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PLoS Negl Trop Dis. 2014 Aug 7;8(8):e3068. doi: 10.1371/journal.pntd.0003068. eCollection 2014.

Simulating population genetics of pathogen vectors in changing landscapes: guidelines and application with Triatoma brasiliensis.

Author information

  • 1BEI-UR072, IRD, Gif-sur-Yvette, France; LEGS-UPR9034, CNRS-UPSud11, Gif-sur-Yvette, France.
  • 2Laboratório de Biodiversidade Entomológica, Instituto Oswaldo Cruz - Fiocruz, Rio de Janeiro, Rio de Janeiro, Brasil.
  • 3Departamento de Ciências Biológicas, Faculdade de Ciências Farmacêuticas, UNESP, Araraquara, Sao Paolo, Brasil.
  • 4LEGS-UPR9034, CNRS-UPSud11, Gif-sur-Yvette, France.
  • 5BEI-UR072, IRD, Gif-sur-Yvette, France; LEGS-UPR9034, CNRS-UPSud11, Gif-sur-Yvette, France; Instituto de Ecología, Campus Cotacota, Universidad Mayor San Andrés, La Paz, Bolivia.



Understanding the mechanisms that influence the population dynamics and spatial genetic structure of the vectors of pathogens infecting humans is a central issue in tropical epidemiology. In view of the rapid changes in the features of landscape pathogen vectors live in, this issue requires new methods that consider both natural and human systems and their interactions. In this context, individual-based model (IBM) simulations represent powerful yet poorly developed approaches to explore the response of pathogen vectors in heterogeneous social-ecological systems, especially when field experiments cannot be performed.


We first present guidelines for the use of a spatially explicit IBM, to simulate population genetics of pathogen vectors in changing landscapes. We then applied our model with Triatoma brasiliensis, originally restricted to sylvatic habitats and now found in peridomestic and domestic habitats, posing as the most important Trypanosoma cruzi vector in Northeastern Brazil. We focused on the effects of vector migration rate, maximum dispersal distance and attraction by domestic habitat on T. brasiliensis population dynamics and spatial genetic structure. Optimized for T. brasiliensis using field data pairwise fixation index (FST) from microsatellite loci, our simulations confirmed the importance of these three variables to understand vector genetic structure at the landscape level. We then ran prospective scenarios accounting for land-use change (deforestation and urbanization), which revealed that human-induced land-use change favored higher genetic diversity among sampling points.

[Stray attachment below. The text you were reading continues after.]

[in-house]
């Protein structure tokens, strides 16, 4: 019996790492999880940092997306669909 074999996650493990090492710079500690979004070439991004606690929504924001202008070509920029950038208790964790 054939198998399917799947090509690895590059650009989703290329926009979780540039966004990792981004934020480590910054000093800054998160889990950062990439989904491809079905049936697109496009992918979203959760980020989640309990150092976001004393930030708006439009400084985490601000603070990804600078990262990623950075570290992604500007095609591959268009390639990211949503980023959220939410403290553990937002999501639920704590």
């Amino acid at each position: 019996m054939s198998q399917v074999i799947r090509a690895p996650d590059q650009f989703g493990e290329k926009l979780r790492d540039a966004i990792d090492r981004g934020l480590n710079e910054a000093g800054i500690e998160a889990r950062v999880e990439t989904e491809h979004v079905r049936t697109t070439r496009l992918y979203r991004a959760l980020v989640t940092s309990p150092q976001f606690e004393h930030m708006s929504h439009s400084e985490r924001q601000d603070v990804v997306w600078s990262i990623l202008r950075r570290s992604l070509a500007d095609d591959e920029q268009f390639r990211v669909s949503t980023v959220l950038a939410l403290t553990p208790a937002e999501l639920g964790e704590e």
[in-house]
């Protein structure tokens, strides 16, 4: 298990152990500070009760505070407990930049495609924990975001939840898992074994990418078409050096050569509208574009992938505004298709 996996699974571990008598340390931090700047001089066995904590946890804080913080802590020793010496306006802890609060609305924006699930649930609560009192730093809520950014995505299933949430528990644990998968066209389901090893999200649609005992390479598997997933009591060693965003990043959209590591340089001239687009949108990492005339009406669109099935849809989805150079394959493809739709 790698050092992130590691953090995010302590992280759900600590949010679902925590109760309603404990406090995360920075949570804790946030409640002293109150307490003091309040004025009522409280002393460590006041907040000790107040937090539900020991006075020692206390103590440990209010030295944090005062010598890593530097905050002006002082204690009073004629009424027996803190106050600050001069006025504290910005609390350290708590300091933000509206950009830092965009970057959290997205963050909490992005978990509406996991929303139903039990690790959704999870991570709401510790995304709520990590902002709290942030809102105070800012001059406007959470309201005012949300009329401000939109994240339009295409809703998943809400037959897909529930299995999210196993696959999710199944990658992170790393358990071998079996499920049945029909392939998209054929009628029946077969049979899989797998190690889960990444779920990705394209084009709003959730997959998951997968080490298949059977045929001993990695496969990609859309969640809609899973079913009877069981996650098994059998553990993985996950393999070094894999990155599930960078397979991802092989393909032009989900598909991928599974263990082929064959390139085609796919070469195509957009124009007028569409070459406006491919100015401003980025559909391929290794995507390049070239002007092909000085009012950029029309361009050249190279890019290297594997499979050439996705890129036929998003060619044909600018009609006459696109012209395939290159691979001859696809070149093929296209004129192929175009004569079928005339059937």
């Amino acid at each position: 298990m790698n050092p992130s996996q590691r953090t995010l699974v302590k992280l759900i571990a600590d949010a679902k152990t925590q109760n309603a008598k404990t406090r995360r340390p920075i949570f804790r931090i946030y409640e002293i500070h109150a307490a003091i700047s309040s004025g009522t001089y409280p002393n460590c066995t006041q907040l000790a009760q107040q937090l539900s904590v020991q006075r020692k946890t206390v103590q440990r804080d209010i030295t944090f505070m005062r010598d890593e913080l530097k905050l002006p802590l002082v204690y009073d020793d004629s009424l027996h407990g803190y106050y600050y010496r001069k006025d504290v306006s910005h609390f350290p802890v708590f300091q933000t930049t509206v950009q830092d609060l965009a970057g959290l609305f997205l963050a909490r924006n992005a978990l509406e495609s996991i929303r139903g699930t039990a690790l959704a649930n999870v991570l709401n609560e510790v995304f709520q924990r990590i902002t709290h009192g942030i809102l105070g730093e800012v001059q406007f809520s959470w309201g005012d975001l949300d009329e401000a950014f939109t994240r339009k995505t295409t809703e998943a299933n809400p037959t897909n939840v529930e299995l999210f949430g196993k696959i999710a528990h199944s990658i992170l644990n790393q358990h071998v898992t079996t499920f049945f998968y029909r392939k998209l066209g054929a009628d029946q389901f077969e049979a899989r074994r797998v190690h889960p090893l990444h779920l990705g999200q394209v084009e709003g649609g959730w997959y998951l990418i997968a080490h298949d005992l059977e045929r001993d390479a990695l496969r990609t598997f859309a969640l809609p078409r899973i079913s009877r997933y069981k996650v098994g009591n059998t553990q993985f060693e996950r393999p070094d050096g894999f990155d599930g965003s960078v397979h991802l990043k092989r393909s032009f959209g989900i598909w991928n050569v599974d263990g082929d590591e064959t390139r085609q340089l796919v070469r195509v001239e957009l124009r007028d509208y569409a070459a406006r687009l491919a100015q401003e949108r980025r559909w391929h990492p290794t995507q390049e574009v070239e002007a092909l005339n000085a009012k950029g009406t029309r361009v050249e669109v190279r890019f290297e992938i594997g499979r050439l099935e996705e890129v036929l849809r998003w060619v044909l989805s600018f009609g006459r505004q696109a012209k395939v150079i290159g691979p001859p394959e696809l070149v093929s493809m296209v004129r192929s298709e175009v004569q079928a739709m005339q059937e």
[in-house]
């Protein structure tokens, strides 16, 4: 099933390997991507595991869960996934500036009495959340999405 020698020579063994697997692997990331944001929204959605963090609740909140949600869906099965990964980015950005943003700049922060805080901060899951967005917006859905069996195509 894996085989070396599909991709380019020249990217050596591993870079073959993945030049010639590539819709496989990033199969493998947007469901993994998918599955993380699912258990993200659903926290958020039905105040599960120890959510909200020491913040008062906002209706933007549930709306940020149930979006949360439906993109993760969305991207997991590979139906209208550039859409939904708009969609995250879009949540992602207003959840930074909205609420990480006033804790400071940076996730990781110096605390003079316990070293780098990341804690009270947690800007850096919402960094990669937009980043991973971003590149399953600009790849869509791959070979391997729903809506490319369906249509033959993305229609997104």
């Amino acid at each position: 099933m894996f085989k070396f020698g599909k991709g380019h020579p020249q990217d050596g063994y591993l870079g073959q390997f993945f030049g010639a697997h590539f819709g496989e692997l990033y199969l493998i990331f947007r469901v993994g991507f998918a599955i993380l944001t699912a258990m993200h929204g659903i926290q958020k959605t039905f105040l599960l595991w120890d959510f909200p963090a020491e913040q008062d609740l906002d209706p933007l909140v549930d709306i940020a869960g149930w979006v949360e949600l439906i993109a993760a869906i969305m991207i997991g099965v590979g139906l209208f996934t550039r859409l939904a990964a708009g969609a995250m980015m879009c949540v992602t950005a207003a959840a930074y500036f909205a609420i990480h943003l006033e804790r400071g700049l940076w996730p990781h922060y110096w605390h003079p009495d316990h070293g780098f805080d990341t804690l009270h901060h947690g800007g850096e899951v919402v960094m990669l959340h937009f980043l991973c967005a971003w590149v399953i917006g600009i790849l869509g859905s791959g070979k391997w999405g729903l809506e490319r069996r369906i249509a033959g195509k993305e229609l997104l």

Our work shows that mechanistic models may be useful tools to link observed patterns with processes involved in the population genetics of tropical pathogen vectors in heterogeneous social-ecological landscapes. Our hope is that our study may provide a testable and applicable modeling framework to a broad community of epidemiologists for formulating scenarios of landscape change consequences on vector dynamics, with potential implications for their surveillance and control.

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